It was also the first of them to be showed in a commercial exhibition - namely, the Theories, Models, Methods, Approaches, Assumptions, Results and Findings show at the Gagosian Gallery in New York.
The structure, like the other cabinets, features sliding glass doors, mirrored back, shiny and sterilized stainless steel casings carrying hand-made and hand-painted pills lined up with almost surgical precision.
The artwork was sold for $5,000,000 at Phillips New York. For more information on the sale, please click here!
Featured Image: Damien Hirst - The Void (courtesy Gagosian)
Where There's a Will, There's a Way is a beautiful sculpture that was created in 2007. It’s actually a pill cabinet sculpture filled with clusters of antiretroviral pills used to treat HIV/Aids. The whole work is filled with antiretroviral drugs for the treatment of HIV. During Sotheby’s New York auction in 2008, the piece was estimated at $5,000,000 - $7,000,000; at the end it was sold for $6,500,000.
To find out more about this artwork, please click here!
Featured Image: Damien Hirst - Where There's a Will, There's a Way (courtesy of damienhirst.com)
In Damien Hirst’s Lullaby Winter, thousands of beautifully hand-crafted pills – numbering the amount a single human might expect to consume in a lifetime – are precisely positioned on razor-sharp shelving and enshrined within a perfect, mirrored surgical steel cabinet. In its stark yet colorful splendor, the cabinet stands as an exquisite monument to Hirst’s unremitting investigation of life, death, and the human condition.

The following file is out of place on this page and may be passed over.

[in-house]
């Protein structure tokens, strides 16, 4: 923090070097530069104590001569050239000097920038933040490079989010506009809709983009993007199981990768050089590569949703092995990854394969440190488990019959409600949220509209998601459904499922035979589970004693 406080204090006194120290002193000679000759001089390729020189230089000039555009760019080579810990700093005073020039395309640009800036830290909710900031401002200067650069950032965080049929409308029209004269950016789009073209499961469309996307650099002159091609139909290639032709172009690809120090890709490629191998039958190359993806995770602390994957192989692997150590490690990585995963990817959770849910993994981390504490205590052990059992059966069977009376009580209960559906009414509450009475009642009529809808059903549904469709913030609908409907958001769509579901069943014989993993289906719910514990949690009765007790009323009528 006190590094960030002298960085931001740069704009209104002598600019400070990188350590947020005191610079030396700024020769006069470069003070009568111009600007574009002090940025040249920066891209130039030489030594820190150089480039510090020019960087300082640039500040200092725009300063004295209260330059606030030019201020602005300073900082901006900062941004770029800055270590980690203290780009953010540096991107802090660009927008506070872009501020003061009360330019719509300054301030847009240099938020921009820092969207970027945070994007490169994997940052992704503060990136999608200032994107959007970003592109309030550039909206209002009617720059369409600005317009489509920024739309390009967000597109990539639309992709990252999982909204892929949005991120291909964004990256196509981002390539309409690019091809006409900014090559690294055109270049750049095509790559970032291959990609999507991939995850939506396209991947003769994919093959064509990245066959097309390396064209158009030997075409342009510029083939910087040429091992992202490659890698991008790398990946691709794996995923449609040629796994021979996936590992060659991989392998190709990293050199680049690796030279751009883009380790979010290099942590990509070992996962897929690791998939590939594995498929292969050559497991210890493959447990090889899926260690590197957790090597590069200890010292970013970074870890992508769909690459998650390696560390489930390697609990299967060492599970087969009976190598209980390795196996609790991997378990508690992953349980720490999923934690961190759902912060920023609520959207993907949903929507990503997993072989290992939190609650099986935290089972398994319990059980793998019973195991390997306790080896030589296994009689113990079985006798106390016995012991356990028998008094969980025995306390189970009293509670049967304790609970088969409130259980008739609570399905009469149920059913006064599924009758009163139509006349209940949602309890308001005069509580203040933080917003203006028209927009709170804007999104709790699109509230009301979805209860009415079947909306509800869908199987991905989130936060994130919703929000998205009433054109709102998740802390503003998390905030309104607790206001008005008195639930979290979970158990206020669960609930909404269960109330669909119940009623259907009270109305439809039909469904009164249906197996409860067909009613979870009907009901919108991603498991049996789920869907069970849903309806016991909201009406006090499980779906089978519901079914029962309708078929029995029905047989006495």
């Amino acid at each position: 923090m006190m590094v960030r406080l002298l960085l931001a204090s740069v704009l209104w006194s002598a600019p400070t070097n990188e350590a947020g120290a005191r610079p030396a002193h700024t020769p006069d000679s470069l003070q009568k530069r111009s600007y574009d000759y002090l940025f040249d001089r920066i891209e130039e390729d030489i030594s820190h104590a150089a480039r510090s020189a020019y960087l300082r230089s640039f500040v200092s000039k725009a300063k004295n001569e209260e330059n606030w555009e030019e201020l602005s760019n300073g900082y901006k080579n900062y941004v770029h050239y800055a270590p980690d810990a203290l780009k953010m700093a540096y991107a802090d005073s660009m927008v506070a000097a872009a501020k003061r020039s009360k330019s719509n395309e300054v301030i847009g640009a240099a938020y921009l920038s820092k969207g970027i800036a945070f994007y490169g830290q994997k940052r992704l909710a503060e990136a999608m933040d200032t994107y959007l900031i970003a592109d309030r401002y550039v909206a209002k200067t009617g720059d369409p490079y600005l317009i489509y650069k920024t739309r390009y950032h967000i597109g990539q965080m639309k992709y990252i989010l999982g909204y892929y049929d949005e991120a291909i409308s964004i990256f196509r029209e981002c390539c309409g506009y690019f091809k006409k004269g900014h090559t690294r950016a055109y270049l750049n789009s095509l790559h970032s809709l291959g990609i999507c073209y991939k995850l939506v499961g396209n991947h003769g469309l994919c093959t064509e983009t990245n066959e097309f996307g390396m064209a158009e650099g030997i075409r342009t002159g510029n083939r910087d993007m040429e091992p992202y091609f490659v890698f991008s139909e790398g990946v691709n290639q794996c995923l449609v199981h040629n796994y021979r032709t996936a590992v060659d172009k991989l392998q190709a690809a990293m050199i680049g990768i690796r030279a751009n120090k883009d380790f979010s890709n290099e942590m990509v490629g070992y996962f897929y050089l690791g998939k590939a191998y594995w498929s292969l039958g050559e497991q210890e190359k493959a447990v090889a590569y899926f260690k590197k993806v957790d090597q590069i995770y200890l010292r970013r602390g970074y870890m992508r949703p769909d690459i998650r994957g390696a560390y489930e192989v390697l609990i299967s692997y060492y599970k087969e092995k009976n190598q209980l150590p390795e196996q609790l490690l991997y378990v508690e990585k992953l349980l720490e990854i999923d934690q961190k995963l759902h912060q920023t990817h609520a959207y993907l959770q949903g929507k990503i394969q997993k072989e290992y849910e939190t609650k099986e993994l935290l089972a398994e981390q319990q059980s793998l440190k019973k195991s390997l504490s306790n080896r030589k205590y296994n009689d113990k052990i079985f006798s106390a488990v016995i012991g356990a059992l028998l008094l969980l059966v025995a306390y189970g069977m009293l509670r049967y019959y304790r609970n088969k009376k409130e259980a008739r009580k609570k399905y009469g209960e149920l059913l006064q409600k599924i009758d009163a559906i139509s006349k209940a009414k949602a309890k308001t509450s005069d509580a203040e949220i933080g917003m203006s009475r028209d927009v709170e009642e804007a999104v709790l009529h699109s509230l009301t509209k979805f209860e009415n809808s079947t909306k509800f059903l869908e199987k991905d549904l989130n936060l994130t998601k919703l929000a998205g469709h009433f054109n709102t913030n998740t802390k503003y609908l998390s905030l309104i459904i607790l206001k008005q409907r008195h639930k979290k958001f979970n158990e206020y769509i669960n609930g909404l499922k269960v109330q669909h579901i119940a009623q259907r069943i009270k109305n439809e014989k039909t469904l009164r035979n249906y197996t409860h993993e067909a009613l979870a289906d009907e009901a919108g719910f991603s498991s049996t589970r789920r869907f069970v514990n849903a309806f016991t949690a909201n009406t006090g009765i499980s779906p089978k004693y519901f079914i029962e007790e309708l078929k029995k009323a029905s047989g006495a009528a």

The artwork was sold for $6,600,000 at Sotheby’s New York, in 2008. Click here to learn more about the sale!
Featured Image: Damien Hirst - Lullaby Winter (courtesy of wsj.com)
Fragments of Paradise is a beautiful piece made from stainless steel, glass and manufactured diamonds. The sculpture was created in 2008, and it was sold at (a numerous times) mentioned Sotheby’s auction in London in 2008. This auction was one of the strangest auction sales ever. It was unusual as he bypassed galleries and sold directly to the public. Writing in The Independent, Cahal Milmo said that the idea of the auction was conceived by Hirst's business advisor of 13 years, Frank Dunphy, who had to overcome Hirst's initial reluctance about the idea. Hirst eventually defended the concept and refuted the accusation that he was only interested in making money.
The artwork was sold for $8,260,000. More information on the sale you can find here!
Featured Image: Damien Hirst - Fragments of Paradise (courtesy od damienhirst.com)
Damien Hirst has gained his international status as a contemporary art star by using animals such as cows, pigs, sheep, sharks, flies and of course butterflies as the central focus of some of his most ambitious and successful works to date. By using these animals in his work, Hirst comments not only on the mortality of these particular creatures, but on the idea of mortality in general. It is in fact this larger notion of balance in nature and eternal cycles – life and death – that Hirst is most concerned with in his works of art. Eternity is part of the artist’s famous “Butterfly” series.